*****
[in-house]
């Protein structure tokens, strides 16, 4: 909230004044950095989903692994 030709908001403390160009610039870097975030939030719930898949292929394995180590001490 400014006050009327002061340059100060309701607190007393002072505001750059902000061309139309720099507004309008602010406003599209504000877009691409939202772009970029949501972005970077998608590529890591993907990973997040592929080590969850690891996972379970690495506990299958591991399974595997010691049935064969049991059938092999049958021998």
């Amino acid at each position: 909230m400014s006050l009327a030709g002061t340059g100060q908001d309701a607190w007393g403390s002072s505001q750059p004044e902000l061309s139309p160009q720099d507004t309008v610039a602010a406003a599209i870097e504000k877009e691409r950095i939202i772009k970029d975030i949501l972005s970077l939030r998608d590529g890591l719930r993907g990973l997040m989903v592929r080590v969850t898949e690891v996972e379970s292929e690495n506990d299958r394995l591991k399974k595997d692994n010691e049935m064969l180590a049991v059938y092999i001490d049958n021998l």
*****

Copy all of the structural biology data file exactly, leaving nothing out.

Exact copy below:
[in-house]
């Protein structure tokens, strides 16, 4: 909230004044950095989903692994 030709908001403390160009610039870097975030939030719930898949292929394995180590001490 400014006050009327002061340059100060309701607190007393002072505001750059902000061309139309720099507004309008602010406003599209504000877009691409939202772009970029949501972005970077998608590529890591993907990973997040592929080590969850690891996972379970690495506990299958591991399974595997010691049935064969049991059938092999049958021998």
């Amino acid at each position: 909230m400014s006050l009327a030709g002061t340059g100060q908001d309701a607190w007393g403390s002072s505001q750059p004044e902000l061309s139309p160009q720099d507004t309008v610039a602010a406003a599209i870097e504000k877009e691409r950095i939202i772009k970029d975030i949501l972005s970077l939030r998608d590529g890591l719930r993907g990973l997040m989903v592929r080590v969850t898949e690891v996972e379970s292929e690495n506990d299958r394995l591991k399974k595997d692994n010691e049935m064969l180590a049991v059938y092999i001490d049958n021998l």